The (subtle) power of introversion

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After a busy day at work, do you crave the solitude of your own home? During a creative meeting, do you prefer to listen and reflect rather than engage in lively debate? Is downtime essential after a run of team drinks and networking events?

You could be an introvert… and it’s nothing to be ashamed of. For my guest blog this month, I’m exploring why introversion should be celebrated at work, not corrected, and how it can be a powerful trait for accomplishment and contentment.

Welcome...now please go away

First, the theory…

The terms introversion and extroversion were popularised by Swiss psychiatrist and psychoanalyst Carl Jung, one of the first to define these characteristics in a psychological context and suggest that we all fall into one of these two categories. 

Psychologically speaking, an introvert is someone who is principally concerned with their own thoughts and feelings rather than with external things. Although not necessarily uncomfortable around other people, they prefer not to be the centre of attention. Conversely, extroverts are concerned primarily with the physical and social environment and find being in the spotlight energising and stimulating; it’s when their best qualities shine through.

A quiet extrovert?

How would you describe yourself? I’ve always assumed I was an extrovert as I relate to several of the behavioural traits usually associated with extroversion (such as being sociable, outgoing and people-orientated) and I’m not shy or reticent as the dictionary definition of introversion suggests. When I took the Myers-Briggs Type Indicator assessment at work a few years ago, I wasn’t surprised to see one of my dimensions was ‘E’ for extrovert - I love team working and draw energy from being around others and the external world.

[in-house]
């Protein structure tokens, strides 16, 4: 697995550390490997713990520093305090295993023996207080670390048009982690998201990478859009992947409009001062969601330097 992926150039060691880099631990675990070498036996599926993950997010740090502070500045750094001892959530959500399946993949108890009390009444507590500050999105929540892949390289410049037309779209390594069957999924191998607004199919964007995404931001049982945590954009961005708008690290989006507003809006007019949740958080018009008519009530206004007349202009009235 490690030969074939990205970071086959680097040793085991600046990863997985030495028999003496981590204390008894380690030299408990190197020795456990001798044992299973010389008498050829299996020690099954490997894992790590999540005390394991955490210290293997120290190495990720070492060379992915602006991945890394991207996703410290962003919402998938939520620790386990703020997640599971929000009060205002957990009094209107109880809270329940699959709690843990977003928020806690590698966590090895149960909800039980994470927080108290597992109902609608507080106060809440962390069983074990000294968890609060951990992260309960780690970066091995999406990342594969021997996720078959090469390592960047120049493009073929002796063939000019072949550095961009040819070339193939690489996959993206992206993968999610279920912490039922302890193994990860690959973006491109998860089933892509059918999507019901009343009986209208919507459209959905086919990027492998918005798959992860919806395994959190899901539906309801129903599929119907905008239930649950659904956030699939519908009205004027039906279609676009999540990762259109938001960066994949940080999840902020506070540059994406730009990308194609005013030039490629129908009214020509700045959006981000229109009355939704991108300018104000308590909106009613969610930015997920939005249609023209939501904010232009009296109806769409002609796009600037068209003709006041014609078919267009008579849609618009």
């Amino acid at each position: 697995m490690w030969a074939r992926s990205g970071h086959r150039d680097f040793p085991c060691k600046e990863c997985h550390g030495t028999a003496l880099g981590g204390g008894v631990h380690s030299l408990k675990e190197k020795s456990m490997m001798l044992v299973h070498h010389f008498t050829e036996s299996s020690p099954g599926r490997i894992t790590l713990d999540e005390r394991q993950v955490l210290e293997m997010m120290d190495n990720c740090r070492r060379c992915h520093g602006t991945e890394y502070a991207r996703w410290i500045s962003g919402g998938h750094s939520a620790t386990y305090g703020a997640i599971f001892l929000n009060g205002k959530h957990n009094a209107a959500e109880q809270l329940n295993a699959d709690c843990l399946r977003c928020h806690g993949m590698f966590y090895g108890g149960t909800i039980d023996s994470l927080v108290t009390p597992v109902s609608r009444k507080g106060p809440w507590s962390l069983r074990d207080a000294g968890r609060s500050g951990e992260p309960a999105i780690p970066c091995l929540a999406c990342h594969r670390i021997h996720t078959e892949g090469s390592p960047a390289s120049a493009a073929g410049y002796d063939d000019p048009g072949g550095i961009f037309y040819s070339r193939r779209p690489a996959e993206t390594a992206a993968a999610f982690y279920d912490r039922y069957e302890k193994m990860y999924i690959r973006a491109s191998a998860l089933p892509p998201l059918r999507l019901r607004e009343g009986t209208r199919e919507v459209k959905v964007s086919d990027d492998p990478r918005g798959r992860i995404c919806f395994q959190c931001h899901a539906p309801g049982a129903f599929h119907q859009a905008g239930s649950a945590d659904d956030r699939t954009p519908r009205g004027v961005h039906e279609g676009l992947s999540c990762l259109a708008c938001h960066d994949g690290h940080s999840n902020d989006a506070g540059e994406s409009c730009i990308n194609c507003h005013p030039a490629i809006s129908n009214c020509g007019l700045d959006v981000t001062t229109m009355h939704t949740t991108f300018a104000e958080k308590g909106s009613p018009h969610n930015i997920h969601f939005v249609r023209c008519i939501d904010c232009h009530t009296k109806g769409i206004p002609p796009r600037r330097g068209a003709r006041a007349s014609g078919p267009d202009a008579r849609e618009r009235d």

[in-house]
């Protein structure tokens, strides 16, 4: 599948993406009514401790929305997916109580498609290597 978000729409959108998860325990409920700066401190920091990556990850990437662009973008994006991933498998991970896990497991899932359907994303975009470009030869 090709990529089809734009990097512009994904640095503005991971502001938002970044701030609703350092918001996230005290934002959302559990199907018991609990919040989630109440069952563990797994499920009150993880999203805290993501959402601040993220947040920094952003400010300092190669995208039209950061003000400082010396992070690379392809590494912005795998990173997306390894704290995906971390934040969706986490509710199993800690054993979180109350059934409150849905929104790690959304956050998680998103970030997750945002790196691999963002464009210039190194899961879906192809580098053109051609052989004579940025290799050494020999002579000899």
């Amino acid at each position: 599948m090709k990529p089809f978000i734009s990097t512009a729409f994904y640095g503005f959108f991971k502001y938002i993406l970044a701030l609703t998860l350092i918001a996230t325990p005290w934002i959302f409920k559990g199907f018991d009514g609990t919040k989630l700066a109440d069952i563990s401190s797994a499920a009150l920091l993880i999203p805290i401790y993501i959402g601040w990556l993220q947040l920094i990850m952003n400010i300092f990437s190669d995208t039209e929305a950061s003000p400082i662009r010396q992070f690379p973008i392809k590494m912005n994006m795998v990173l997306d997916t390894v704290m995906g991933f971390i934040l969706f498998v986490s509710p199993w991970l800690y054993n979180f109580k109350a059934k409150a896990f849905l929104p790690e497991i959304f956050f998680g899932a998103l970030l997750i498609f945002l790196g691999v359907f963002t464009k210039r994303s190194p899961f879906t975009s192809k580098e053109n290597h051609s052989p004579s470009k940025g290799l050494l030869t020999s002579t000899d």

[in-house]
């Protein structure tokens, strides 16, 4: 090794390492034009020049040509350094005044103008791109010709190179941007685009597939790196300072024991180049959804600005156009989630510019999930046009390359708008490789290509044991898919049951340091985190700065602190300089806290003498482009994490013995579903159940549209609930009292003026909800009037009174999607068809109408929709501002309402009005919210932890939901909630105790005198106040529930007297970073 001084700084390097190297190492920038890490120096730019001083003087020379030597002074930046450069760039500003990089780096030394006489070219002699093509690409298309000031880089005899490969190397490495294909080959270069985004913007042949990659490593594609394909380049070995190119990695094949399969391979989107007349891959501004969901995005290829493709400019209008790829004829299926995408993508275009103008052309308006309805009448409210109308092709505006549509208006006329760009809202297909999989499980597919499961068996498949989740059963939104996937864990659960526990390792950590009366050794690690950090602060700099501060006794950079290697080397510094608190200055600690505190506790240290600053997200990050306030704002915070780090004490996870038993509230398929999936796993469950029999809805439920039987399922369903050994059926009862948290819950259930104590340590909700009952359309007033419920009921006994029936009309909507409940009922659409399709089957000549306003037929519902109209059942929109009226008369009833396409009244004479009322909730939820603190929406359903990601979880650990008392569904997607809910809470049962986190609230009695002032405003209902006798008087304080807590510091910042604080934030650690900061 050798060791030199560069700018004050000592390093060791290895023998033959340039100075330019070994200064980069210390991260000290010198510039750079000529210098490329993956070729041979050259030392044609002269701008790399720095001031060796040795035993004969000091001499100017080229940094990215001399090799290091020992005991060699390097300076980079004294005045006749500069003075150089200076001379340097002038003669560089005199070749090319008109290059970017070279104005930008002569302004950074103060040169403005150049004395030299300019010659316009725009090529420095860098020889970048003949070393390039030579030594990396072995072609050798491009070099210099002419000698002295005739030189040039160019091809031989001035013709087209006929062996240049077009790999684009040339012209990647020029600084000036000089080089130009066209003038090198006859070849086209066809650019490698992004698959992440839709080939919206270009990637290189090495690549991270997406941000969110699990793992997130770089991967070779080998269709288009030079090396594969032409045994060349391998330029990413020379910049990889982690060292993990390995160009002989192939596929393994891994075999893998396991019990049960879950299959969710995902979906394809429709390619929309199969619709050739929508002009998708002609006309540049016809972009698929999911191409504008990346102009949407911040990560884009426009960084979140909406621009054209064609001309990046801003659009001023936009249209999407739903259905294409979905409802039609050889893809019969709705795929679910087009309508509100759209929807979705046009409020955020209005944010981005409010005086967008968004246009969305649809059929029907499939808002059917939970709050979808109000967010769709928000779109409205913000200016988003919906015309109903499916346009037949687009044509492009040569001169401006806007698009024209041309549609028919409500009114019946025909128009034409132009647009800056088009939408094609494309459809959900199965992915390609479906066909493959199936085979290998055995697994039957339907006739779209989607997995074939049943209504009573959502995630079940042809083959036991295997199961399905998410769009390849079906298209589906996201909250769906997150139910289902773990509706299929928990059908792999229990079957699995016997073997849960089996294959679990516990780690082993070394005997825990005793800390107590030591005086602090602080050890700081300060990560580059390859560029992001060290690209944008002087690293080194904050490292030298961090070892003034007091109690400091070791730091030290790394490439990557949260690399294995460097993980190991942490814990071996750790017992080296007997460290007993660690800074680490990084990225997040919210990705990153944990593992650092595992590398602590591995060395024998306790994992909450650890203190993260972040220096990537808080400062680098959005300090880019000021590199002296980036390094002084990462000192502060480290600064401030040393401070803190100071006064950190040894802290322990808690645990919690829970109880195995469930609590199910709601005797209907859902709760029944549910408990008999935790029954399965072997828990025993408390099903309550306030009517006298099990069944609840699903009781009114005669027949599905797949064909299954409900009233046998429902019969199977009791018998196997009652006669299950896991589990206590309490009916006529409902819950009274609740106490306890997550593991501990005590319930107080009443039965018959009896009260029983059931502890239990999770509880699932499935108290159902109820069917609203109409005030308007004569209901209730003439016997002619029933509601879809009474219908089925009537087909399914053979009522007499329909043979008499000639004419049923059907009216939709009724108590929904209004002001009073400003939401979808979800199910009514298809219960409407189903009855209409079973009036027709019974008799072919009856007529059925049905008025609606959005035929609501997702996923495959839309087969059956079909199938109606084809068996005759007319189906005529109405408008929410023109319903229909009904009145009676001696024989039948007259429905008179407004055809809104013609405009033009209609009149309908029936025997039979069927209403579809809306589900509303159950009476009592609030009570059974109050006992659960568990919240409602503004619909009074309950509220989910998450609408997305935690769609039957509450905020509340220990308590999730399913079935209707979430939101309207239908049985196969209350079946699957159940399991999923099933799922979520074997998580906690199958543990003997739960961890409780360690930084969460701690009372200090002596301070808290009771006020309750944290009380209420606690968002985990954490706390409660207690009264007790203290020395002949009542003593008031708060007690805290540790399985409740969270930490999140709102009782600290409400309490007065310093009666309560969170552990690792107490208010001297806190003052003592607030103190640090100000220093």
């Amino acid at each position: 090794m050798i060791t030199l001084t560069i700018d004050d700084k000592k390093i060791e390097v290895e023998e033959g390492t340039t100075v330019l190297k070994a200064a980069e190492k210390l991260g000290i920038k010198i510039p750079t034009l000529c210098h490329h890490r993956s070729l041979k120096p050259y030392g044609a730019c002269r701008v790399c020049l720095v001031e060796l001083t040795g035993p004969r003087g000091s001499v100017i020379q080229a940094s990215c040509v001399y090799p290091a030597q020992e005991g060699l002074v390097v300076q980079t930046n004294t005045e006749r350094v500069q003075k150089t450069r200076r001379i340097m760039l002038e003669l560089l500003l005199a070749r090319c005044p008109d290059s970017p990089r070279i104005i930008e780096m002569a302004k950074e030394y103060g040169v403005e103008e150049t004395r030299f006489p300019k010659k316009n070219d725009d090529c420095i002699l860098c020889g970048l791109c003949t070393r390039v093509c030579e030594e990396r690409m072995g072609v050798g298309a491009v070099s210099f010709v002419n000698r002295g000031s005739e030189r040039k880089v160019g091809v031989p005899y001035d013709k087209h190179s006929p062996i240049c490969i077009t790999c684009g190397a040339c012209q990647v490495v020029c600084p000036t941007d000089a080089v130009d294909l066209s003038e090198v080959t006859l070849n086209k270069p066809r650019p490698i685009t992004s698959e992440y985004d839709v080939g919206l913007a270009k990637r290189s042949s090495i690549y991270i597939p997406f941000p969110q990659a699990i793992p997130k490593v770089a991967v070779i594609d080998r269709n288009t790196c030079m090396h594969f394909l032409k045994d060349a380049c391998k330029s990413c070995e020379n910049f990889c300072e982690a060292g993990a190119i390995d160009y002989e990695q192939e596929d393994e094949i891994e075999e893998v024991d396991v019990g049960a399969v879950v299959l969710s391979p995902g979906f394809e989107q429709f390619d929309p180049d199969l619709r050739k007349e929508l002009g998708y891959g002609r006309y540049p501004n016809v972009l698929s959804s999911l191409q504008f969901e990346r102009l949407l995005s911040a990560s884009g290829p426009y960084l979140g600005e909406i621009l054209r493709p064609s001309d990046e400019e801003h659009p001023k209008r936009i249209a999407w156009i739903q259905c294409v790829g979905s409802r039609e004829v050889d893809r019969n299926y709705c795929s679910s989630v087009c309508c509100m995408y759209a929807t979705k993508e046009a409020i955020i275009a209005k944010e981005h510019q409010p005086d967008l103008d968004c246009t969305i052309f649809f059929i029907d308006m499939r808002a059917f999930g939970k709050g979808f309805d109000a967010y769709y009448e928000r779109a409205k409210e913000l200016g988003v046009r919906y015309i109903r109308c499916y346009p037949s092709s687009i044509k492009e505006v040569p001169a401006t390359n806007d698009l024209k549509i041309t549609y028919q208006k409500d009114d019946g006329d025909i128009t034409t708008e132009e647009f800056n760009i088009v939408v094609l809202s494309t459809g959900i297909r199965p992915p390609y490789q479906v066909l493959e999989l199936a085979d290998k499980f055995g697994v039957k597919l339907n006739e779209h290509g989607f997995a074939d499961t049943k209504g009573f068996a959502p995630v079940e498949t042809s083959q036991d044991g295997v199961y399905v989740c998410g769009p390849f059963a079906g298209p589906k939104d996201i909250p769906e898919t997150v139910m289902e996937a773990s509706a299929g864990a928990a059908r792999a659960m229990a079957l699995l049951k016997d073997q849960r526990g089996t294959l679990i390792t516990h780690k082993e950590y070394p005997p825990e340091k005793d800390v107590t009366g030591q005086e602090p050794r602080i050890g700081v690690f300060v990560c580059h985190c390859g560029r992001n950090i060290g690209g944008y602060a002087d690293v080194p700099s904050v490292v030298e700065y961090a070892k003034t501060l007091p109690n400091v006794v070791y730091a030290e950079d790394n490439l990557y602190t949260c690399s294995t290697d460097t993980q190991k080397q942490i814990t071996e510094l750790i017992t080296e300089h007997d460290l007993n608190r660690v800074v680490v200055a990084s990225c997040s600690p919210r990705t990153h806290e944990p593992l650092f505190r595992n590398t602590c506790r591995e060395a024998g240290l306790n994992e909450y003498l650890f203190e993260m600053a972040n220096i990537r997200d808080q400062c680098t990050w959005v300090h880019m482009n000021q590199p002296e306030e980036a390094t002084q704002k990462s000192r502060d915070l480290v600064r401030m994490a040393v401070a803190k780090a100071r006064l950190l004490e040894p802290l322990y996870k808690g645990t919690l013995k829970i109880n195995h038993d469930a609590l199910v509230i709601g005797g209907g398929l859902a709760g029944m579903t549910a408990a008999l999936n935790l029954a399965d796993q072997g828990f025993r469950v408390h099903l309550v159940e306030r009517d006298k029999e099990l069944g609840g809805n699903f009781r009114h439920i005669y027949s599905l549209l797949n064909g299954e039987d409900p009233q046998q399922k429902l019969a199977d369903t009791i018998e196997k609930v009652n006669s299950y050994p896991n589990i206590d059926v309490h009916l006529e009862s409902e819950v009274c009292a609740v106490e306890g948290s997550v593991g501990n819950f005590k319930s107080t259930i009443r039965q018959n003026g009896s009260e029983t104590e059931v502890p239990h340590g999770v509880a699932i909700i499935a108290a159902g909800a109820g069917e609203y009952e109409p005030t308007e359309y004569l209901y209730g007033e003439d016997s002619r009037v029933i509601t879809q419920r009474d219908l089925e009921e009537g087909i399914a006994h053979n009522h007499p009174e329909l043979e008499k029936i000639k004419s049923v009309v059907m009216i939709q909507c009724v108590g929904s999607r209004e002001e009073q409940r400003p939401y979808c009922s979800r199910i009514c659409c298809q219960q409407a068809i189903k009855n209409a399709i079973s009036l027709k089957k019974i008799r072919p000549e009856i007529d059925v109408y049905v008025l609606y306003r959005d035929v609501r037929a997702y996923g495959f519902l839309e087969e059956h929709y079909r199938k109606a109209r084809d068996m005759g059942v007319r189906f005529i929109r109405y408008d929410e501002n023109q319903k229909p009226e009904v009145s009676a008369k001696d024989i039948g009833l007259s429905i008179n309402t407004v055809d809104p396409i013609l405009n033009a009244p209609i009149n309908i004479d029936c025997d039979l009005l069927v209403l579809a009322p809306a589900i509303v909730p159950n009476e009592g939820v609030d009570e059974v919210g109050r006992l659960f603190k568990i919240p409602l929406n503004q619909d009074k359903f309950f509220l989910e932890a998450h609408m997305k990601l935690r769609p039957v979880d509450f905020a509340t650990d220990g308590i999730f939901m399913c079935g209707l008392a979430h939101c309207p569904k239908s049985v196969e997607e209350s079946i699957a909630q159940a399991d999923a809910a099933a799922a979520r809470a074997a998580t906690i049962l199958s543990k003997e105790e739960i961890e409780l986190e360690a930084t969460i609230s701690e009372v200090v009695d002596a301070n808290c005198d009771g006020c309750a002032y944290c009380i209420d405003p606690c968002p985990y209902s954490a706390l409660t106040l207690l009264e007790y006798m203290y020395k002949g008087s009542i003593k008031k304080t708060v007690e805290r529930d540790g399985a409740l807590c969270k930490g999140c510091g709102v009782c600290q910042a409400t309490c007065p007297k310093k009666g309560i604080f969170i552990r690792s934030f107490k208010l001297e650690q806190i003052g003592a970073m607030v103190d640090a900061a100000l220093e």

So I’ve been surprised recently to find myself retreating a little. Seeking quiet spaces to think, work and concentrate rather than flinging myself willingly into the open plan office or a busy café if I’m freelancing. I really enjoy social gatherings both in and after work, but I’m drained if my calendar is too jam packed. Although not passive in meetings, lately I’ve also appreciated listening and reflecting before making a point. 

So, does this make me low-energy or lacking in resilience? Will people see me as shy (or worse, rude), and will I be overlooked at work or less successful?

Extroverts and introverts in society

If you’re a fan of social media or reality TV, you could be forgiven for thinking that society values the outgoing and gregarious above others, both in and out of the workplace

As journalist Freya Parr cites in her article for The Huffington Post, these platforms ‘create a culture in which we assume that extroversion is aspirational, because, put simply, if you have an outgoing disposition and get on with others, you’re more likely to win’. (The Apprentice anyone?). 

Outside of work, we’re encouraged to amass new friends and followers on our social and professional networks and ‘put ourselves out there’. Yet, 24/7 connectivity or as Viv Groskop says in her article for The Pool, ‘a world of constant connection and chatter and sharing and me me me’ can be kryptonite for introverts.

Introversion at work

In work, it’s not unusual to see the most dominant and confident speakers presenting at the all-company meeting or assigned to a crucial new business pitch. Shyness, sensitivity and seriousness are often seen as negative, and in a culture where being social and outgoing are prized above all else, it can be difficult, even embarrassing, to be an introvert at work. 

According to People Management magazine, many of us are hard-wired to associate leadership with extrovert traits, and report that 96 per cent of business leaders identify as extroverts. Arguably, the world’s most important workplaces or institutions are designed or set up with extroverts - and their need for stimulation - in mind with open plan design, group participation and team development days often on the agenda.